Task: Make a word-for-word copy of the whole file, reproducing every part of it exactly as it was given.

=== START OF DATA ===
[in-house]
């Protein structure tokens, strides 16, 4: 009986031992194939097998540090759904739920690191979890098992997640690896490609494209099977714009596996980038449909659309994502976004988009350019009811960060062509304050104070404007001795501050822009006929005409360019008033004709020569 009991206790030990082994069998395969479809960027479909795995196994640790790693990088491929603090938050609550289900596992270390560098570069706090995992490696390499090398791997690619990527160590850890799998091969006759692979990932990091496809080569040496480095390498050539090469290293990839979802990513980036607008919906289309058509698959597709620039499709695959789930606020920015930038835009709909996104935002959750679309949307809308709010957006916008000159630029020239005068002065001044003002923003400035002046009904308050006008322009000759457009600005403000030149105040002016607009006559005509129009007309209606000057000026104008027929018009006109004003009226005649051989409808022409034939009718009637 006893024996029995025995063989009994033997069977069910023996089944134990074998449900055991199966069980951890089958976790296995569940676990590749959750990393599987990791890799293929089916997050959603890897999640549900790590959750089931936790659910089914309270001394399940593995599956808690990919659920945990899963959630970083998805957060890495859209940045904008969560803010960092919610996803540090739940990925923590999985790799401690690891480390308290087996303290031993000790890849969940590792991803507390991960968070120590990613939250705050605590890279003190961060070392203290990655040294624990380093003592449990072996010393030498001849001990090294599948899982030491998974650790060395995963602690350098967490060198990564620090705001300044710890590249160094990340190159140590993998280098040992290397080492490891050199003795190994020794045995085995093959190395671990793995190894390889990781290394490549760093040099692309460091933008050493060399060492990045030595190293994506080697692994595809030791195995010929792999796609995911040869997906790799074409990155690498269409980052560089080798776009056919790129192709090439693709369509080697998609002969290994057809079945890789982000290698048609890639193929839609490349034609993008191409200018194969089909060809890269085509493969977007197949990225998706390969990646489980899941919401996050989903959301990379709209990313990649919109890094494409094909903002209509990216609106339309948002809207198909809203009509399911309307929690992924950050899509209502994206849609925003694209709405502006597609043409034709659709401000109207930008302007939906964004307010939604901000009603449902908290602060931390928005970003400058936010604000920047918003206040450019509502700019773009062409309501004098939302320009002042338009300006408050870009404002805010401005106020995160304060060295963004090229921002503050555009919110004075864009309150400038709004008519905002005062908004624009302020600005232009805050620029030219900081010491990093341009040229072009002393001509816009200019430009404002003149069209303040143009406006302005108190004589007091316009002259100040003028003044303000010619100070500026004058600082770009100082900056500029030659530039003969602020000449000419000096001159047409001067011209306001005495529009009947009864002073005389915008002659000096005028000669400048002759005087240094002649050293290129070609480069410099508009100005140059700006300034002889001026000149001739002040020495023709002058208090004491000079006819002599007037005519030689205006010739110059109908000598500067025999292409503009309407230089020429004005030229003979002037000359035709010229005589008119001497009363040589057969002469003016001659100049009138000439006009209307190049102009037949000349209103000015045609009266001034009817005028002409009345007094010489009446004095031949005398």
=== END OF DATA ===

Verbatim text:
[in-house]
């Protein structure tokens, strides 16, 4: 009986031992194939097998540090759904739920690191979890098992997640690896490609494209099977714009596996980038449909659309994502976004988009350019009811960060062509304050104070404007001795501050822009006929005409360019008033004709020569 009991206790030990082994069998395969479809960027479909795995196994640790790693990088491929603090938050609550289900596992270390560098570069706090995992490696390499090398791997690619990527160590850890799998091969006759692979990932990091496809080569040496480095390498050539090469290293990839979802990513980036607008919906289309058509698959597709620039499709695959789930606020920015930038835009709909996104935002959750679309949307809308709010957006916008000159630029020239005068002065001044003002923003400035002046009904308050006008322009000759457009600005403000030149105040002016607009006559005509129009007309209606000057000026104008027929018009006109004003009226005649051989409808022409034939009718009637 006893024996029995025995063989009994033997069977069910023996089944134990074998449900055991199966069980951890089958976790296995569940676990590749959750990393599987990791890799293929089916997050959603890897999640549900790590959750089931936790659910089914309270001394399940593995599956808690990919659920945990899963959630970083998805957060890495859209940045904008969560803010960092919610996803540090739940990925923590999985790799401690690891480390308290087996303290031993000790890849969940590792991803507390991960968070120590990613939250705050605590890279003190961060070392203290990655040294624990380093003592449990072996010393030498001849001990090294599948899982030491998974650790060395995963602690350098967490060198990564620090705001300044710890590249160094990340190159140590993998280098040992290397080492490891050199003795190994020794045995085995093959190395671990793995190894390889990781290394490549760093040099692309460091933008050493060399060492990045030595190293994506080697692994595809030791195995010929792999796609995911040869997906790799074409990155690498269409980052560089080798776009056919790129192709090439693709369509080697998609002969290994057809079945890789982000290698048609890639193929839609490349034609993008191409200018194969089909060809890269085509493969977007197949990225998706390969990646489980899941919401996050989903959301990379709209990313990649919109890094494409094909903002209509990216609106339309948002809207198909809203009509399911309307929690992924950050899509209502994206849609925003694209709405502006597609043409034709659709401000109207930008302007939906964004307010939604901000009603449902908290602060931390928005970003400058936010604000920047918003206040450019509502700019773009062409309501004098939302320009002042338009300006408050870009404002805010401005106020995160304060060295963004090229921002503050555009919110004075864009309150400038709004008519905002005062908004624009302020600005232009805050620029030219900081010491990093341009040229072009002393001509816009200019430009404002003149069209303040143009406006302005108190004589007091316009002259100040003028003044303000010619100070500026004058600082770009100082900056500029030659530039003969602020000449000419000096001159047409001067011209306001005495529009009947009864002073005389915008002659000096005028000669400048002759005087240094002649050293290129070609480069410099508009100005140059700006300034002889001026000149001739002040020495023709002058208090004491000079006819002599007037005519030689205006010739110059109908000598500067025999292409503009309407230089020429004005030229003979002037000359035709010229005589008119001497009363040589057969002469003016001659100049009138000439006009209307190049102009037949000349209103000015045609009266001034009817005028002409009345007094010489009446004095031949005398």